Most days lately I have begun to wonder if my life is actually real or am I part of some sort of made-for-television movie game. The last seven years have been interesting to say the least. My middle child, now seven, has accumulated initials after his name. We’re not talking about initials that most of us earn through fancy degrees or certifications. These initials are given to you by medical professionals. I’d love to say that at seven years old he has now earned the infamous “MD” initials, but sadly that’s not the case.
His most recent initial accomplishment was last year. He was diagnosed with PDD-NOS. In case you are new to the wonderful world of special needs labels this stands for Pervasive Development Disorder – Not Otherwise Specified. Interestingly enough this was my favorite designation of all time! These initials opened up a whole new world for my son and my family. This was a designation that allowed us to pursue options, options that were not necessarily available for the laundry list of “Not Otherwise Specified” disorders he had originally been diagnosed with.
While I’m happy that after seven long years on this journey we finally have a diagnosis that makes sense and allows us to gain additional services, such as Applied Behavioral Analysis, I’ve come to the realization that our life, in general, has become Not Otherwise Specified. Every day I’m faced with a new challenge that many of my friends’ families are not. I wonder if it’s possible to actually have a day where my son doesn’t fall into a downward spiral of uncontrollable, unsafe anger because we don’t have any mint chocolate chip ice cream in the house. Growing up I thought I knew what a family was. Families have challenges, I saw that. There’s divorce, illness, sibling rivalry, etc., but safety and feeling love and support were always waiting on the sidelines to get us through those challenges.
In the world of PDD-NOS, we’re challenged with Sensory, Behavioral, Education and Relationship Building issues. Something as simple as planning a family day out becomes overwhelming just trying to ensure that your PDD-NOS child isn’t going to be over stimulated or frustrated by whatever exciting day you have planned. It’s becoming a full time job just to get the school to understand that while my son may appear “Normal” while in the building, we have had multiple scares since the start of the school year because he has run away to avoid the one place they think he’s doing well. Not to mention the nightly events when he’s letting himself “be” after keeping it together all day. These events are the most disturbing as they’re becoming difficult to keep others safe. This will sound strange, but when he runs away it’s easier. He is the only child, the only family member I have to worry about. Evenings when he’s having one of his meltdowns I’m forced to worry about everything. Will I be safe? Will his brother and sister be safe? What about the dog? What object in my home will be destroyed from being whipped across the room? Will we have to call 911 again and spend another night in the emergency room trying to explain to folks in the medical profession that a few minutes in time out or distracting with a video game will not solve his issue?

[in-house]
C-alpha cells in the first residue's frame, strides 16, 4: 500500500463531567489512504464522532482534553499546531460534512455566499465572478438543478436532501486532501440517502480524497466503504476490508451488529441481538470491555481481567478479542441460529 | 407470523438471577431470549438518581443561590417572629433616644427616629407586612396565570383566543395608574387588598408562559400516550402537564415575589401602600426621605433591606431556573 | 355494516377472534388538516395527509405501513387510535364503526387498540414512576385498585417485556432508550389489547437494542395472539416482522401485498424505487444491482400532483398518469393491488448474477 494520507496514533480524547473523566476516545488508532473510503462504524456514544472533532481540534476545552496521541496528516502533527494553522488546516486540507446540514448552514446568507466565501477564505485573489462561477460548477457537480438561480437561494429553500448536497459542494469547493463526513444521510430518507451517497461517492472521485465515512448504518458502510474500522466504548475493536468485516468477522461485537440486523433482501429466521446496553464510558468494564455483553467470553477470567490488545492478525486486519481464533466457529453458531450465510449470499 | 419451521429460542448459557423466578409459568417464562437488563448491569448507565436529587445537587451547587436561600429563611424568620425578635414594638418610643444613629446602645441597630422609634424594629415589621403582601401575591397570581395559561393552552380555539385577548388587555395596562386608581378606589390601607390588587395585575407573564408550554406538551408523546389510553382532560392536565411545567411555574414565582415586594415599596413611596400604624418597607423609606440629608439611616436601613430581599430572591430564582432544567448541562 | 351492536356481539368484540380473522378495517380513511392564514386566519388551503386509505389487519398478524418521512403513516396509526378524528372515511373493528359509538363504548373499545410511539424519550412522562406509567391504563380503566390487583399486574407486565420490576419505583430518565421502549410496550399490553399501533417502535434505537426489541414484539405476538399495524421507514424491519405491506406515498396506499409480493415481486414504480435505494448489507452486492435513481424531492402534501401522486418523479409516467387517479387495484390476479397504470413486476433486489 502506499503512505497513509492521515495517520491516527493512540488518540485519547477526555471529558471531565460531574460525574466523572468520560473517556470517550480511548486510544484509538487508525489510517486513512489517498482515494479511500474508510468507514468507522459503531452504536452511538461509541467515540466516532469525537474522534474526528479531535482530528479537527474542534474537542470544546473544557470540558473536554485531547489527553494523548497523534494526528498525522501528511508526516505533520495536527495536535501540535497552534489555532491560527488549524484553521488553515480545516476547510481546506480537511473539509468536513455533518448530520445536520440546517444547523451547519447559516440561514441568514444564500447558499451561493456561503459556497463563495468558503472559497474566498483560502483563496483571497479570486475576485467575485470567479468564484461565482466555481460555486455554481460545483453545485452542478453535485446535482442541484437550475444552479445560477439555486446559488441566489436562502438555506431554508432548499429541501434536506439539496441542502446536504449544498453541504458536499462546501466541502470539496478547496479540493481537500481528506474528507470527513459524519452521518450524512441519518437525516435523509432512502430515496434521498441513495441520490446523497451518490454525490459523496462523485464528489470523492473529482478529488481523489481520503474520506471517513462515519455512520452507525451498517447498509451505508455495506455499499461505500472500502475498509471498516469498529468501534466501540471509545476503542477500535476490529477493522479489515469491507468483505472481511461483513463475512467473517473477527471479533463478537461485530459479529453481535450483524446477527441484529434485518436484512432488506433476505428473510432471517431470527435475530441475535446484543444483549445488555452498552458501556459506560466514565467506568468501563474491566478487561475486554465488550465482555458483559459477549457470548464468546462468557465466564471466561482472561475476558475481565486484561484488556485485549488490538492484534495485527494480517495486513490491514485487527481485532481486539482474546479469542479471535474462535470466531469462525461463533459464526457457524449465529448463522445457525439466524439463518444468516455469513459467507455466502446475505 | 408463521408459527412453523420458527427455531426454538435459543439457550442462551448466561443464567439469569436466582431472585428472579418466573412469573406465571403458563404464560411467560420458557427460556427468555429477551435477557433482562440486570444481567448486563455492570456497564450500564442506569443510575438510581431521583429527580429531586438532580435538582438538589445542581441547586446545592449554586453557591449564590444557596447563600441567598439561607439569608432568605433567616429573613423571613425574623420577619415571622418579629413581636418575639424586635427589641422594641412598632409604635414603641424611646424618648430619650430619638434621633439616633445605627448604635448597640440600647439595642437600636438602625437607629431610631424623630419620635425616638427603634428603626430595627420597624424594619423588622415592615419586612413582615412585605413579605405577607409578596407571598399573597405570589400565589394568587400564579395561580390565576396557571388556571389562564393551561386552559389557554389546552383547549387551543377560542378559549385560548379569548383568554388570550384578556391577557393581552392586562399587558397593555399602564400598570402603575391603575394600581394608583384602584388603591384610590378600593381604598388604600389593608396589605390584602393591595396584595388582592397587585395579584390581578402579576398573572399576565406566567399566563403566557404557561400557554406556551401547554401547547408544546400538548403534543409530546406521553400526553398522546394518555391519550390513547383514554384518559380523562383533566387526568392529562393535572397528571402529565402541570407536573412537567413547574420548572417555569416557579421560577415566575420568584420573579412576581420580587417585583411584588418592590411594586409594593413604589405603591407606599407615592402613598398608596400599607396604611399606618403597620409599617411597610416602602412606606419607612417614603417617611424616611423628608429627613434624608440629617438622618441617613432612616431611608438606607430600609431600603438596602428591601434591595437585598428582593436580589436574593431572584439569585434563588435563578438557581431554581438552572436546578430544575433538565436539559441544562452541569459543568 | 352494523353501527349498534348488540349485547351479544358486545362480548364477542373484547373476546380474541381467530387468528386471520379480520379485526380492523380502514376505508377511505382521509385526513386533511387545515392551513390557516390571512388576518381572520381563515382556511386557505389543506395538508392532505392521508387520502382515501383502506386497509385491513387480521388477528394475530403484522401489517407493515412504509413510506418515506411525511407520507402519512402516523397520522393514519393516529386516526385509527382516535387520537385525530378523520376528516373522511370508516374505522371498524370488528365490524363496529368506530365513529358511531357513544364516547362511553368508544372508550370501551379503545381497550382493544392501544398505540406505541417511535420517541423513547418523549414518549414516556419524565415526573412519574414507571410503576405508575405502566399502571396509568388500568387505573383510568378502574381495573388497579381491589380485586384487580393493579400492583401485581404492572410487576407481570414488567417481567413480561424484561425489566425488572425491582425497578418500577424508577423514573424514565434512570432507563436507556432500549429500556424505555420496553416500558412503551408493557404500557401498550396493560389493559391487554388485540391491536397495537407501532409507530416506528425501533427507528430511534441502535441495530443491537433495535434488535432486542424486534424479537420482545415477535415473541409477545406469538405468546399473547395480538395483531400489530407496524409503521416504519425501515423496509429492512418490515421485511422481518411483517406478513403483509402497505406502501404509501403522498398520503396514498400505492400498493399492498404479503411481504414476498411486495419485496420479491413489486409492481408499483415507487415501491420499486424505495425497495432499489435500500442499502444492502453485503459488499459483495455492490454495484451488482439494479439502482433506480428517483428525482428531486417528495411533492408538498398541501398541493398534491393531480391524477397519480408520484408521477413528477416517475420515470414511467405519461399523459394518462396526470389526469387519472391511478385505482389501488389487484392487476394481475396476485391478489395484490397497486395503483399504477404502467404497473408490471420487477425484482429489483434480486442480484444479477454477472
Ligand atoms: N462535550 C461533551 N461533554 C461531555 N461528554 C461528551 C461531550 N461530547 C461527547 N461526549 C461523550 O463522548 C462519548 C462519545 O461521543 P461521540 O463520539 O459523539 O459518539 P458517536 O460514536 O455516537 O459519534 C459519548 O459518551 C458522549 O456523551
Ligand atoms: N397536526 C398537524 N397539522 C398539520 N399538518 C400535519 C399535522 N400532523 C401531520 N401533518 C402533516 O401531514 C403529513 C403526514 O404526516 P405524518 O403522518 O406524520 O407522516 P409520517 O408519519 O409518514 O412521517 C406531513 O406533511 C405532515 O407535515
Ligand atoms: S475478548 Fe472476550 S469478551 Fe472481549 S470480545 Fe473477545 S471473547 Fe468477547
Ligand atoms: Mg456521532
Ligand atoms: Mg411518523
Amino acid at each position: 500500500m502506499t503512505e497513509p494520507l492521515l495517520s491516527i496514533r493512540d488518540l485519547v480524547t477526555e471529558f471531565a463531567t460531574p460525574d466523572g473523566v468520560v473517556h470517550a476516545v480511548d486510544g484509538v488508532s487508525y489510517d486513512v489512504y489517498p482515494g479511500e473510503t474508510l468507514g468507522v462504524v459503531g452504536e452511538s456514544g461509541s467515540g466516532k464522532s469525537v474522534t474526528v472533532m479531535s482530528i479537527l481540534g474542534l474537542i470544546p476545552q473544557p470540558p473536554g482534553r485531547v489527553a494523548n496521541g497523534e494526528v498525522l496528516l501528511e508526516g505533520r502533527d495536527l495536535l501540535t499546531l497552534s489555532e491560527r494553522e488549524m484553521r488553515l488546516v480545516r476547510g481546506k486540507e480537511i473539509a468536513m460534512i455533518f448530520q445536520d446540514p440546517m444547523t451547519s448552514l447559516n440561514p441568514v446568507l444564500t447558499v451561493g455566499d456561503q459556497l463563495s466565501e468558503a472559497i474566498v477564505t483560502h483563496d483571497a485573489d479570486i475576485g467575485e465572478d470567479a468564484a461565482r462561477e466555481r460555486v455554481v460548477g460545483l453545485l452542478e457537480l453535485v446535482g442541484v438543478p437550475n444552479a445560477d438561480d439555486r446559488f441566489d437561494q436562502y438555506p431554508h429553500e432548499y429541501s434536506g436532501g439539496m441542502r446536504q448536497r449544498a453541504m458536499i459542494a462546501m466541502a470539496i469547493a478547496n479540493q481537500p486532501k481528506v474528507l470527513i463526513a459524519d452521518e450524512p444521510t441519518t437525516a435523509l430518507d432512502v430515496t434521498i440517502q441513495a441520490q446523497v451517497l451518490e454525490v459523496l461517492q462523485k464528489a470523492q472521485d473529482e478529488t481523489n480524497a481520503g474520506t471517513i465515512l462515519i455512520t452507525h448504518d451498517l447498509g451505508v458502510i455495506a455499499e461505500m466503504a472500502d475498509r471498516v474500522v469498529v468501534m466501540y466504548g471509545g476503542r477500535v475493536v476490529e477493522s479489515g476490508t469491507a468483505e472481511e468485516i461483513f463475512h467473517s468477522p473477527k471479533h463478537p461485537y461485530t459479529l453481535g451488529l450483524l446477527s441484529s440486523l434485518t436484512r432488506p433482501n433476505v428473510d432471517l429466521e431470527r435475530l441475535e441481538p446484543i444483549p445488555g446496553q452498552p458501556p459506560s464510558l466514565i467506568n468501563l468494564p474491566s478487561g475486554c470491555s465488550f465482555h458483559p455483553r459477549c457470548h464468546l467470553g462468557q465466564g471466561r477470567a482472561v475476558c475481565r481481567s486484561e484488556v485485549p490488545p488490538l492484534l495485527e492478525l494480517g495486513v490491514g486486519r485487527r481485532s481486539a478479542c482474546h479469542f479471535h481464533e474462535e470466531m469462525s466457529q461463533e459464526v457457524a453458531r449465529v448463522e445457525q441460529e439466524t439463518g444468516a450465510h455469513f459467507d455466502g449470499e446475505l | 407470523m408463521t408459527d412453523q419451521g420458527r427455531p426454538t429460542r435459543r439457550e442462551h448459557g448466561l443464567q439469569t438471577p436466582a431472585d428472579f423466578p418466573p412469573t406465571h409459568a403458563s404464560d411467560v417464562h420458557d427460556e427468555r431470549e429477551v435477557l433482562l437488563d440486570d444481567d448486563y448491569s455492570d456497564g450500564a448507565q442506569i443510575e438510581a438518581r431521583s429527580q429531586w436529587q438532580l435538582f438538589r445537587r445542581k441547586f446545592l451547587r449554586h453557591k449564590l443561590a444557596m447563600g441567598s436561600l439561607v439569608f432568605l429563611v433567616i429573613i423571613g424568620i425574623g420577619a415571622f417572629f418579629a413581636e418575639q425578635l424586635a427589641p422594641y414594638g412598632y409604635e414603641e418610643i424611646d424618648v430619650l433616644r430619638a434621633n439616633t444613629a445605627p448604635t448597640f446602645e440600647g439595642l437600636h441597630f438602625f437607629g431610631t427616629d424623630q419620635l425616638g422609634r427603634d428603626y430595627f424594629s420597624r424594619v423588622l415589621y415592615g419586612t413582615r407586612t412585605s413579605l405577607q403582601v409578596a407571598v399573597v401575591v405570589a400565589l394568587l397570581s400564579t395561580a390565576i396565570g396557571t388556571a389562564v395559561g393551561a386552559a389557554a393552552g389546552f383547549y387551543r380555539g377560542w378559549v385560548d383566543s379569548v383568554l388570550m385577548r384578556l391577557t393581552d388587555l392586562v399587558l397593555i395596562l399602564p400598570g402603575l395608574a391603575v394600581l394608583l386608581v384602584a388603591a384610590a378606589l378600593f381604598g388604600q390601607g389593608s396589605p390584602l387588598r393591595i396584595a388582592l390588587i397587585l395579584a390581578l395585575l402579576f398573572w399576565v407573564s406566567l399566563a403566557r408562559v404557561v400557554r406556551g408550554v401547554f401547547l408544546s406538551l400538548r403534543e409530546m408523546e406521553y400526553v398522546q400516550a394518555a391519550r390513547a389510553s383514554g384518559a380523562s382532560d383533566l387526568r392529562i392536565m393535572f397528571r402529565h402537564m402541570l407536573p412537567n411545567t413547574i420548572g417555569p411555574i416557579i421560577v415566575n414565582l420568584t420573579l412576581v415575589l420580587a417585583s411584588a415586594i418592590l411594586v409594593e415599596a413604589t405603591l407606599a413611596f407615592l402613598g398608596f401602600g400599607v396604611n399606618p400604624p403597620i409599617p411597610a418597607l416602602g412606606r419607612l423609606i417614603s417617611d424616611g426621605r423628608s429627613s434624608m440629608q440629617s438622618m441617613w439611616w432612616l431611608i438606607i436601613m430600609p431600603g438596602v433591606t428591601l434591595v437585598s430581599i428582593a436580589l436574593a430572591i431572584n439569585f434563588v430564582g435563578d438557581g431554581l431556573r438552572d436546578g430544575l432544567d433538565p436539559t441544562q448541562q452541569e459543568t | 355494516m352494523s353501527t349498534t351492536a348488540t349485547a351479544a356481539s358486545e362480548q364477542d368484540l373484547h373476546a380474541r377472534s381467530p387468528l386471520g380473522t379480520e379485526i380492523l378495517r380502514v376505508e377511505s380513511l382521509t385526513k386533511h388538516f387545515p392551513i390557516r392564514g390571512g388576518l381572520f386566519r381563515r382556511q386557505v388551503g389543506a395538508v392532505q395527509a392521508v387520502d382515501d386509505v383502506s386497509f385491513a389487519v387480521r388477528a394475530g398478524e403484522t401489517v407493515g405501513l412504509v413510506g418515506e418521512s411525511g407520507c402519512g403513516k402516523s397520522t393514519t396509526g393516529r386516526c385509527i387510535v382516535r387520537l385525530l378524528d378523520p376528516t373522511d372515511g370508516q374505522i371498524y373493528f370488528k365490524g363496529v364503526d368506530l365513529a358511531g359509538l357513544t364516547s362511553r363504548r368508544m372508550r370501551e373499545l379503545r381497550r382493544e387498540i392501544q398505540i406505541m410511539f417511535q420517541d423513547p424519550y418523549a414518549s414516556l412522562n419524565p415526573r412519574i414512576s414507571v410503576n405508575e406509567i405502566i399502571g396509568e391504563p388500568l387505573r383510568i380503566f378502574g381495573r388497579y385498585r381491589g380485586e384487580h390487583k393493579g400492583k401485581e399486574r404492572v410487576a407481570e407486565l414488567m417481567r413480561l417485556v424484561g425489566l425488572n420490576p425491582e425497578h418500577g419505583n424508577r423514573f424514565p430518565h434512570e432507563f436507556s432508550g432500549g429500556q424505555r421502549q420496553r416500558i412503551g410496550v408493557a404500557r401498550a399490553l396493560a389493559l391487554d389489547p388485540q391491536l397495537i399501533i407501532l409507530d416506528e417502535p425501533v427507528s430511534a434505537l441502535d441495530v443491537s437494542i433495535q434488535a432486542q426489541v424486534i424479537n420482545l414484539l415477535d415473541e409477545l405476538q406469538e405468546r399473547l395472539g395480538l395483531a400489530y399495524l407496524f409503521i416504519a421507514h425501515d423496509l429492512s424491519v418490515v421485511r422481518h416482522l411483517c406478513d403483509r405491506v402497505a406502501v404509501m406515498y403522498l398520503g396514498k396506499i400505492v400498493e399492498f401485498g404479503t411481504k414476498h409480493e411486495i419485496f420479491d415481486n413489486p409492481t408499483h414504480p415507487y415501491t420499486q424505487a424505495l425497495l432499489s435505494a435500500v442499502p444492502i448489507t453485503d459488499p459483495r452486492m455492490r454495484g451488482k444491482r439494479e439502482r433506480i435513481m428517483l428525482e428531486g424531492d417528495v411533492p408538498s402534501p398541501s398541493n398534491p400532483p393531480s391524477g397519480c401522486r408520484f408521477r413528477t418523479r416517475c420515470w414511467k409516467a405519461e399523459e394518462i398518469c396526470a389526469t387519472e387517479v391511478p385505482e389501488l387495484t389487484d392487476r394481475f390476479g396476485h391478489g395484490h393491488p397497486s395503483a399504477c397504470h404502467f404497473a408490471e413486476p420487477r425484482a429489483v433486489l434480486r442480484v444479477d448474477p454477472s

Our lives are definitely not specified, not like others. We live everyday, every hour with fear for our son and our family. We are tied to our home, our extended family support system and are always on guard for what could be creeping up around the next corner. I’m learning a lot about living in a world that is not defined. I’ve learned to be flexible, compassionate and most importantly mindful of others. I’m still figuring it all out and will probably spend the rest of my life helping my son through this journey. In the end though, when I look at families going to Disney every year or simply going out after school in the summer for an ice cream cone, I’m not envious. I’m grateful for the opportunity to be allowed to help this young man through life’s journey. So, if life is a journey, I’m happy that my journey is “Not Otherwise Specified.”